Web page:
The art of physics is at your disposal with Bolverk Games’ new 3D platformer Glyph. Taking cues from other roly-poly games like Super Monkey Ball and Marble Madness, does this little creature have what it takes to stand up to the greats?
The world of the titular character Glyph is in complete disarray. After being woken up by Anobi, he soon learns of the great cataclysm. This traumatic event caused corruption in the sands, and it’s up to Glyph to face this corruption and restore the temple city of Aaru.
With a game like this, the story serves as window dressing and nothing more. Anobi will chuck bits of lore at you as you explore its world and make your way around its hub, but it can safely be ignored with a few quick presses of the A button for those that want to get straight into the action. Rather, the game truly shines with its presentation – though it’s not an incredibly detailed title that pushes the Nintendo Switch hardware, it does have a polished look that has plenty of charm.
Each level in Glyph serves as an obstacle course of sorts, one that has you navigating platforms and making your way to a portal. Keys must be gathered to open said portal, but there is a wealth of coins, gems, and artifacts that can also be collected along the way. It’s not like the collectathons found in Banjo-Kazooie or Donkey Kong 64, but it does encourage replayability – especially when said goodies unlock additional pieces of content.
Of course, a game that prides itself on its platforming gameplay is only as good as its control scheme. Glyph largely delivers with its tight physics and freedom of control. The main character can bounce around the world like a pinball, but tools like a double jump, glide, and wall hop can all be used to maneuver around its world with ease. Just be warned: though the camera is mapped to the right analog stick, it can be tricky lining things up while in the thick of it.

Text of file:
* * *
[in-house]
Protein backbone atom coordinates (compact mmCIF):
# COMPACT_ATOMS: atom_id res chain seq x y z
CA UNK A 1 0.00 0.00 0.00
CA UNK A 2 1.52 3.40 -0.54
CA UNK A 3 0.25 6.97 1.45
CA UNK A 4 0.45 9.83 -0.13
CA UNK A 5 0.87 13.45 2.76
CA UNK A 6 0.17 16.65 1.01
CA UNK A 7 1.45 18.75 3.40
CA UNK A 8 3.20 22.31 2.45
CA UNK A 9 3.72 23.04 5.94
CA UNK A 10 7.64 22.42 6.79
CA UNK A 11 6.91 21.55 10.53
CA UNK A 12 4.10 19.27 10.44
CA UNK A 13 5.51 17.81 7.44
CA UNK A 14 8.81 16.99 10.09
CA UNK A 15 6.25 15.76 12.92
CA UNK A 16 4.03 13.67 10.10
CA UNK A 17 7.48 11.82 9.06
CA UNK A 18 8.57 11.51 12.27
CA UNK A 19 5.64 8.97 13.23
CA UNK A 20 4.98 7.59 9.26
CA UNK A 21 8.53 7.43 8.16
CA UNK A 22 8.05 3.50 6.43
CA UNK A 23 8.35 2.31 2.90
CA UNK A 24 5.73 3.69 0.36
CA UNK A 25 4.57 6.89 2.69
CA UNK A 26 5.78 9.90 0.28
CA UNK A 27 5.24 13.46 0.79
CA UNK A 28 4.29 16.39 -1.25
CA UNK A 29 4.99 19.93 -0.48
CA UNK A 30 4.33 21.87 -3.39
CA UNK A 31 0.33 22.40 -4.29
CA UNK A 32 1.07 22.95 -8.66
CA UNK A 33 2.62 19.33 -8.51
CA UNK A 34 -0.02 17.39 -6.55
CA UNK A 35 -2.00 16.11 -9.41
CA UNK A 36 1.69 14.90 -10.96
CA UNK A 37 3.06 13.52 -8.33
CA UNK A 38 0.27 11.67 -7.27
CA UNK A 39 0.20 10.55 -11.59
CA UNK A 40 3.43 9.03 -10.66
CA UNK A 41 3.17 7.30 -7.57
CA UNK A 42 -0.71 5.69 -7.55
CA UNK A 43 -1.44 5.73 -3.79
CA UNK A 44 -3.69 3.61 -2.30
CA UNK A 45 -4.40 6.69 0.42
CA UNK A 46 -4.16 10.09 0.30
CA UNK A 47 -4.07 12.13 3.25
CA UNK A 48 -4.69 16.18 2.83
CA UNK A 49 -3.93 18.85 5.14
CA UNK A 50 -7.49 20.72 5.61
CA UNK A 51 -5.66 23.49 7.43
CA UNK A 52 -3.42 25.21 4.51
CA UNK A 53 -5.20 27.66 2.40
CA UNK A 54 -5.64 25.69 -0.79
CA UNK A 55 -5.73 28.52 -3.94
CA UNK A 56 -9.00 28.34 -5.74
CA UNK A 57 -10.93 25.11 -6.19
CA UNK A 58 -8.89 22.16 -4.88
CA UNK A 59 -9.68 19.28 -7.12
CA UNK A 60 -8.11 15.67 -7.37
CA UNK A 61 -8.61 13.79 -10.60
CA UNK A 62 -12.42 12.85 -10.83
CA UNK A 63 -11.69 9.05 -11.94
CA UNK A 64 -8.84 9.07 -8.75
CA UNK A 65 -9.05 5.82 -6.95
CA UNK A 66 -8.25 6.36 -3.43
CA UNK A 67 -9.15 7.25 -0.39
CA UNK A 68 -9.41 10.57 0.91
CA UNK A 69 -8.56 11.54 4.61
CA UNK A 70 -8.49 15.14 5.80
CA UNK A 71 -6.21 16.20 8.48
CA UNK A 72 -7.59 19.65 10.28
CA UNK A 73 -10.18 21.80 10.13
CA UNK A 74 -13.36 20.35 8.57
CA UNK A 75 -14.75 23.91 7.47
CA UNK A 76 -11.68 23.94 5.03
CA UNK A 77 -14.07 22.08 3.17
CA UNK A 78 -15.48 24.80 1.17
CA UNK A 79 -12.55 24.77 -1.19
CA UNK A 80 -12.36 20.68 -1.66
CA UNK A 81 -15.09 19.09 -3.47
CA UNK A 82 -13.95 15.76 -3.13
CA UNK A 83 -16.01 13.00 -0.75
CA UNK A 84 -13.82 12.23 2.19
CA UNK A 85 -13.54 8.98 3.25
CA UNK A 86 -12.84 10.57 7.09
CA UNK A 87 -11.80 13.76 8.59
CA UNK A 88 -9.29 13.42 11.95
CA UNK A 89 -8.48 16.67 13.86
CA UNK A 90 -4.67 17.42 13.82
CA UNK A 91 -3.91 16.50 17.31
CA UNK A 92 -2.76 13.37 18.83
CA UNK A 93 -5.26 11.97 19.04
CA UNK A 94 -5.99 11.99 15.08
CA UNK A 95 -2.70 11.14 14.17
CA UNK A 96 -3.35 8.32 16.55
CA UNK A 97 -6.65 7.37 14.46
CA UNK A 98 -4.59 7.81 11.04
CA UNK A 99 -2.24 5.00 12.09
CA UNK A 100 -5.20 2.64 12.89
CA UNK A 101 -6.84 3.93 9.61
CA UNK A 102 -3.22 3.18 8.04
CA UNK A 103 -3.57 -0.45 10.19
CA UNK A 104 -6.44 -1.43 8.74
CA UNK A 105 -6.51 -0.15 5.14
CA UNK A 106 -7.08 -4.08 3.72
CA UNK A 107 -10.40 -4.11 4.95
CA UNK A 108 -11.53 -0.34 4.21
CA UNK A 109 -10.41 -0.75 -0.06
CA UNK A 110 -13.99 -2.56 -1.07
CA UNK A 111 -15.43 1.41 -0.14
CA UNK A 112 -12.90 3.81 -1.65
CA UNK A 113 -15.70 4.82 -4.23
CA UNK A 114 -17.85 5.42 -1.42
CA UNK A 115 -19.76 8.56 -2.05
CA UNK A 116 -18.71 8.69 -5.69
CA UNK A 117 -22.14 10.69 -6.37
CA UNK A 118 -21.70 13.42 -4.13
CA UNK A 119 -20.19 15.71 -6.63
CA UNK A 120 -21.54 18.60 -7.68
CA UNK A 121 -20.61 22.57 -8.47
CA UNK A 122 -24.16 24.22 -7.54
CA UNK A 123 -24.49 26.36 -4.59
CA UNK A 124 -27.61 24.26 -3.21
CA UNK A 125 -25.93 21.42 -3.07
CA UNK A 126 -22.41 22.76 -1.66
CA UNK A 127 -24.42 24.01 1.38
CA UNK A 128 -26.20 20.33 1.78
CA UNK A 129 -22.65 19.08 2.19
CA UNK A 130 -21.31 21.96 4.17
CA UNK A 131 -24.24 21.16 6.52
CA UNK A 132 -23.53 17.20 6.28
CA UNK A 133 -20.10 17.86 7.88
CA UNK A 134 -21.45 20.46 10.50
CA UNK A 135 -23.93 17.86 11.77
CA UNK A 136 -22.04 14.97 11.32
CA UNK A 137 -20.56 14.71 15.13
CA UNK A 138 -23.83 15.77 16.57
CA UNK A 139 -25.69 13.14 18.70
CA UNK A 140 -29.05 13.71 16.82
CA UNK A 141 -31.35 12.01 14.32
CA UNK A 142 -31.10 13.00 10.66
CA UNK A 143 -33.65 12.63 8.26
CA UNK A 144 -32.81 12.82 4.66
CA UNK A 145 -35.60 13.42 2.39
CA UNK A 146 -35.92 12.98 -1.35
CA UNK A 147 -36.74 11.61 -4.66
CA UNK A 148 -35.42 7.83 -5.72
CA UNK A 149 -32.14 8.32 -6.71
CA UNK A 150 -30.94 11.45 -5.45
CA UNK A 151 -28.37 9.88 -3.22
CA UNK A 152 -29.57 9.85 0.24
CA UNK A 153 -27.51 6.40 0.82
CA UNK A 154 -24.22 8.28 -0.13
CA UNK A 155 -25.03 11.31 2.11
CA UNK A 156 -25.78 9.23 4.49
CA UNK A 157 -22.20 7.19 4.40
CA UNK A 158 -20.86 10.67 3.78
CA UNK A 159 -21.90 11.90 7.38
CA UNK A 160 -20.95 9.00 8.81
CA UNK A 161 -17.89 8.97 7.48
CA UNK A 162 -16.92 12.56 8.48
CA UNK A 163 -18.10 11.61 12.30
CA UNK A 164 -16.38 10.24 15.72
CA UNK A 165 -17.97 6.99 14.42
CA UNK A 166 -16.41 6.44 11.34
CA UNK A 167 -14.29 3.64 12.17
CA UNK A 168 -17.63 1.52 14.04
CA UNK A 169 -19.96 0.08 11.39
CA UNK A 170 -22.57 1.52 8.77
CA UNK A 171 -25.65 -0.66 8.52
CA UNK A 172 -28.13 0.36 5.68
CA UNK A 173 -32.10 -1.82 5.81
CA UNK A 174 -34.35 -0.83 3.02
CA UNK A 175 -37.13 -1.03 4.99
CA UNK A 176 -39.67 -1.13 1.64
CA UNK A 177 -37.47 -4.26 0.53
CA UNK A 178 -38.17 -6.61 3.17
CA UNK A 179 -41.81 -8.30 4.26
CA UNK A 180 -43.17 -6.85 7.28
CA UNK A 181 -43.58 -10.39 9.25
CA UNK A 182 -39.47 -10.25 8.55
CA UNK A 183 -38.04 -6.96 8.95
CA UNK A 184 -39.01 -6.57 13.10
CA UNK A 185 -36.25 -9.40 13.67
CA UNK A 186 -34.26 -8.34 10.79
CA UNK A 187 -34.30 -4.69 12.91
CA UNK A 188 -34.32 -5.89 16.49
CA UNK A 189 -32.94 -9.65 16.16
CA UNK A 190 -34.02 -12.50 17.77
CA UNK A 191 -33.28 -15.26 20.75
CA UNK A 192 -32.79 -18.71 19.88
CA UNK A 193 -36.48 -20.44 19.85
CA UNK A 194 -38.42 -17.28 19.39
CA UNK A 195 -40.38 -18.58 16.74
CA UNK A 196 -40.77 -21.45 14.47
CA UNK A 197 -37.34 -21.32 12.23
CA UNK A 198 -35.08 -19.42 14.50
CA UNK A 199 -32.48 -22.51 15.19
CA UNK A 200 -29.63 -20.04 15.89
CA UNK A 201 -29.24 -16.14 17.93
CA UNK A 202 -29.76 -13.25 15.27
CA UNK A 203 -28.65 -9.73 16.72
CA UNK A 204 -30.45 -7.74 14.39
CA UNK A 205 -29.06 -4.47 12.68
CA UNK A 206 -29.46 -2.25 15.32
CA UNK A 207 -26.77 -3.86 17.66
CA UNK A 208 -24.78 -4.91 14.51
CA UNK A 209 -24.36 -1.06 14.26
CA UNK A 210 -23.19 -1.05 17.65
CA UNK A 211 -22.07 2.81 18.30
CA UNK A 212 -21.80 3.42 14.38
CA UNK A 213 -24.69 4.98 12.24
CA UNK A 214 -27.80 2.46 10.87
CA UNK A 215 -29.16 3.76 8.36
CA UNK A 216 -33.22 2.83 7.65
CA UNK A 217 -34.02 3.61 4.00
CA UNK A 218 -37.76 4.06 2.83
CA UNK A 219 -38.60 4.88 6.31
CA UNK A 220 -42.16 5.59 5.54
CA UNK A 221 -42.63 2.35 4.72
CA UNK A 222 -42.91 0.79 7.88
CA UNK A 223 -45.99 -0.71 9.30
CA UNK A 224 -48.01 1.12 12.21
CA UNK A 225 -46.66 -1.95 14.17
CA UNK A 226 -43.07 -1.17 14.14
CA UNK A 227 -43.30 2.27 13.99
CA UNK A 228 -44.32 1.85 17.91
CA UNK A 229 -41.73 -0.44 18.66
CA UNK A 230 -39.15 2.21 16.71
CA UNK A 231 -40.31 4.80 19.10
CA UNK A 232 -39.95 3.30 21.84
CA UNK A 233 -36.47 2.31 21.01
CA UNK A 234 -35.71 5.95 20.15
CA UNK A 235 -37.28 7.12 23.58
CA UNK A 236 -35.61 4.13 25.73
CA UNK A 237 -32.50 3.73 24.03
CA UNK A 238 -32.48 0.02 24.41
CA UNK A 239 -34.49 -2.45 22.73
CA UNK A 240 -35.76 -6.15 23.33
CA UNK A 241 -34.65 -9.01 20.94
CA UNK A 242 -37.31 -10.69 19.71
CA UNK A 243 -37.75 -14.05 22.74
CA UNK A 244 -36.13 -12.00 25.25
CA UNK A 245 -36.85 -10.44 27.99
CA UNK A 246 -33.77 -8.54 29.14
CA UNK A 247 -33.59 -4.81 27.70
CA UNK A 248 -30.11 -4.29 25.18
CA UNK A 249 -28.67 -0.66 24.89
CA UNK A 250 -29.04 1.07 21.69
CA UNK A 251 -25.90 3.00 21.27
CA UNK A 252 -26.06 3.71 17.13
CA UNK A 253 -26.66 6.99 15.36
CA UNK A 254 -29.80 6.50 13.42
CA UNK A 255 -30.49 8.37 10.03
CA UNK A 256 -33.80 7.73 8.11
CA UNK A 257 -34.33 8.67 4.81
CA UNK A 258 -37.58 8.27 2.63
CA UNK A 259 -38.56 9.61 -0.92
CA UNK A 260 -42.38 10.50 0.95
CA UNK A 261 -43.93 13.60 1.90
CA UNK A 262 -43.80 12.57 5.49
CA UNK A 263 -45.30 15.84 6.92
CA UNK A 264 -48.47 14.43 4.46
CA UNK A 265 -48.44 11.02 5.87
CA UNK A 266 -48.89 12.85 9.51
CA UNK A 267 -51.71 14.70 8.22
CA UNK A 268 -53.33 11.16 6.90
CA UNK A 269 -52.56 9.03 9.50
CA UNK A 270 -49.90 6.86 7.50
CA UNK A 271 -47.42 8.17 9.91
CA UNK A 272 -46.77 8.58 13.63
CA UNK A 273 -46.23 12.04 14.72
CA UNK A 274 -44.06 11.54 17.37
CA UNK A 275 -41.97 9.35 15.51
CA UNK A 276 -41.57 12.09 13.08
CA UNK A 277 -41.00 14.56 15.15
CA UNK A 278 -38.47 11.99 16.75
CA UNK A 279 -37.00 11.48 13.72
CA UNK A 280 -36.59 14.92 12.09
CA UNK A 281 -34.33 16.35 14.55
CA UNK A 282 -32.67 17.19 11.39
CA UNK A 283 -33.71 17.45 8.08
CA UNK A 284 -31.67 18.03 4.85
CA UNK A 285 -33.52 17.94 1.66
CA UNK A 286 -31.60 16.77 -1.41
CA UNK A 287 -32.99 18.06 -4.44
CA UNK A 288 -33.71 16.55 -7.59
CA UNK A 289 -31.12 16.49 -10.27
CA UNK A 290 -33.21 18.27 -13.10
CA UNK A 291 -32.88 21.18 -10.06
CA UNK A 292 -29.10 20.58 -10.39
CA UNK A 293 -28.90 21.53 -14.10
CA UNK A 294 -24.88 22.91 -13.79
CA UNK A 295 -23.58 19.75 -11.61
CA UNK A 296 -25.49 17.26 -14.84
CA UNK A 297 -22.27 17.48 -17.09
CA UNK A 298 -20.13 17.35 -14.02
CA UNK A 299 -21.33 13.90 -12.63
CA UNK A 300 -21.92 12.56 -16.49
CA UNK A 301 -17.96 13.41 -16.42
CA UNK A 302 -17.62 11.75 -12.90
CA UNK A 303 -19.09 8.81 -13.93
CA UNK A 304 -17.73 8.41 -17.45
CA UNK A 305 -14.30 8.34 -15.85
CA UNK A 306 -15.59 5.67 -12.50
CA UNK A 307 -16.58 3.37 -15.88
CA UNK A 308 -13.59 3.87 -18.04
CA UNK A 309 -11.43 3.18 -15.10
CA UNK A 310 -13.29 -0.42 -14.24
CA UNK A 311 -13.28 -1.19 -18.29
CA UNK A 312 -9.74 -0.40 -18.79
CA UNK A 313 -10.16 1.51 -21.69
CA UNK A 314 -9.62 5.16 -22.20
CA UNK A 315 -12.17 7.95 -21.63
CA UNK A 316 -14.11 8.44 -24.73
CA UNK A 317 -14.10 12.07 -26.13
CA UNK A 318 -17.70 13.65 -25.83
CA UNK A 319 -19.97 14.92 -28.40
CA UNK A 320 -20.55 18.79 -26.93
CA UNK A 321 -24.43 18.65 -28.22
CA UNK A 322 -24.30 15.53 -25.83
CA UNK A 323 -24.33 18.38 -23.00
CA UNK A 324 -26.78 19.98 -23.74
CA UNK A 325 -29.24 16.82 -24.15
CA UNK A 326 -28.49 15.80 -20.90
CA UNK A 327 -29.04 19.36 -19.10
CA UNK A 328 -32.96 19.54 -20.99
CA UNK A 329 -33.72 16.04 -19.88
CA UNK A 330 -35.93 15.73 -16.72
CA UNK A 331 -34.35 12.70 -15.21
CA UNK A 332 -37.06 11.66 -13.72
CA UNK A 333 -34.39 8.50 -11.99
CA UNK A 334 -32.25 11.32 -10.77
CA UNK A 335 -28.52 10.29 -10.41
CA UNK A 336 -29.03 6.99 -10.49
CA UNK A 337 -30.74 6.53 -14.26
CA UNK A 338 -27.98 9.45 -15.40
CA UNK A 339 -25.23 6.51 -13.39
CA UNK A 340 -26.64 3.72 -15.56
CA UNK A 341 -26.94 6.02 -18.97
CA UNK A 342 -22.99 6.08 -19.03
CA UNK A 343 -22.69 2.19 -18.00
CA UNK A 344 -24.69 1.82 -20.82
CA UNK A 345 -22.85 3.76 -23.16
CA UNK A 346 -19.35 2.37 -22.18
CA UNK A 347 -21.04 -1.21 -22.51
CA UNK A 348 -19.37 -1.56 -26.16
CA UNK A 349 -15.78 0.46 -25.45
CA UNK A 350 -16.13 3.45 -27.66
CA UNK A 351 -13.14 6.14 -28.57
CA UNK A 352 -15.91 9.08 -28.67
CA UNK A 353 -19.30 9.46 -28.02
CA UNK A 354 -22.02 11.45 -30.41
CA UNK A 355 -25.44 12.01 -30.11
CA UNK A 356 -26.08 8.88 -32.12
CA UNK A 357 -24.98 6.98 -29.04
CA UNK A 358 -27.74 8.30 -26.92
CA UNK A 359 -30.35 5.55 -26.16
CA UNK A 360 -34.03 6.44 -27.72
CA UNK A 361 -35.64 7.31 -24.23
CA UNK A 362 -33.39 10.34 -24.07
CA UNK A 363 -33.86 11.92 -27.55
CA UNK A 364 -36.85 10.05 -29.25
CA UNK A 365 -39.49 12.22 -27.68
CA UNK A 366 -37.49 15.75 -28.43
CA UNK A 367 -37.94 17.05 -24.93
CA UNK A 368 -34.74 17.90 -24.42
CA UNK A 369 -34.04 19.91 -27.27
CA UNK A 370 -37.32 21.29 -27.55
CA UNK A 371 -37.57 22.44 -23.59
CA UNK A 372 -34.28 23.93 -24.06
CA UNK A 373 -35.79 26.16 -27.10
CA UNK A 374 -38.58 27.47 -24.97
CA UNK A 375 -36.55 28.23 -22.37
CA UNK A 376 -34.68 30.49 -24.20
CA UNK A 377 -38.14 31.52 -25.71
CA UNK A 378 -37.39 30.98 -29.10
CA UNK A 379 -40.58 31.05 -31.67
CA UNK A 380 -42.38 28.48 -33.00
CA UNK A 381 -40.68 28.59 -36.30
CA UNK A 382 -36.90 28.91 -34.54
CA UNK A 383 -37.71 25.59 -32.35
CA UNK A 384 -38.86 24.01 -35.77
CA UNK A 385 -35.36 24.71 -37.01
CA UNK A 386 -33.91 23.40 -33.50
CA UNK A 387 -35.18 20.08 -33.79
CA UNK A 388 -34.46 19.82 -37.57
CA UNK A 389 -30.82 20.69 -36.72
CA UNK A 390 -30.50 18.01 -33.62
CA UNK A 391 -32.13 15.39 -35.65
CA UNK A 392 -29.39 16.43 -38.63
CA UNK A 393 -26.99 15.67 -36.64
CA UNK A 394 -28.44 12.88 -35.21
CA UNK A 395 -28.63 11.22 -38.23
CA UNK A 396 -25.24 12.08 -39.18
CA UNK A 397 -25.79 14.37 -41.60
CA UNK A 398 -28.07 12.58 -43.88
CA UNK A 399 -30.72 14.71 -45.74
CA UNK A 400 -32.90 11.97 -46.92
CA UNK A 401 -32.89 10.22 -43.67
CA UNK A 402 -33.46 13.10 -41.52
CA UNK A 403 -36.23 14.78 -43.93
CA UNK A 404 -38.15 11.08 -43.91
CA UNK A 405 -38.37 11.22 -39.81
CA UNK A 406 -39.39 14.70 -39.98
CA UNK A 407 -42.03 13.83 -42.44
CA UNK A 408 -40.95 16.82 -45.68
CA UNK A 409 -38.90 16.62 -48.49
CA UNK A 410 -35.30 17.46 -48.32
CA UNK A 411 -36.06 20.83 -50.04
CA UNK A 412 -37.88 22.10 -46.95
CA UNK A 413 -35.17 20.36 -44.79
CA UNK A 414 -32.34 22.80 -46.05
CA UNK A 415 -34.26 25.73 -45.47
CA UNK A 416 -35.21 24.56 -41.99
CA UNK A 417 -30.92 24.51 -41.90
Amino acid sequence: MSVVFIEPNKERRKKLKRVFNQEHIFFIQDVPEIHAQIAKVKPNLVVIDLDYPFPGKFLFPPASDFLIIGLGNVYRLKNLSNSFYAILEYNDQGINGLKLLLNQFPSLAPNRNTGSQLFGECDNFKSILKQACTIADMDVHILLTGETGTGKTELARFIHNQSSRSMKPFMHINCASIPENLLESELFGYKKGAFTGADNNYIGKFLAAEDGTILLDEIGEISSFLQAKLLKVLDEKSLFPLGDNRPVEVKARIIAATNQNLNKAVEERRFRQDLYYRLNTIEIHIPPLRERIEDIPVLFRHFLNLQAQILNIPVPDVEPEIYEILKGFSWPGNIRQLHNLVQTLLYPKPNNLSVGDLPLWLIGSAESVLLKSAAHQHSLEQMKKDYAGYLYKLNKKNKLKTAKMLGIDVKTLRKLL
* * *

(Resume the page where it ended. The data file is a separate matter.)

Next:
If anything, that proves to be Glyph’s greatest weakness – it’s difficulty. Though there are time trials that reward different tiers of performances and a difficulty rating from one to five, actually getting the hang of things will take some serious time. Messing up a run is never fun, especially when there are multiple keys or a long distance to cover. Those itching for a challenge will enjoy taking it on, but those less patient best approach with caution.
As players make their way through the game, they’ll be able to come across a number of unlockable avatars and trails. The core game also has a fair amount of meat to it, ensuring that players will be at it for a good while as they gradually unlock its world.
Though there is a bit of a learning curve, Glyph’s physics-based platforming will appeal to speedrunners and collectathon aficionados alike. Its difficulty may be a turn off for some, but those willing to cut their teeth will enjoy bouncing their way around its world.
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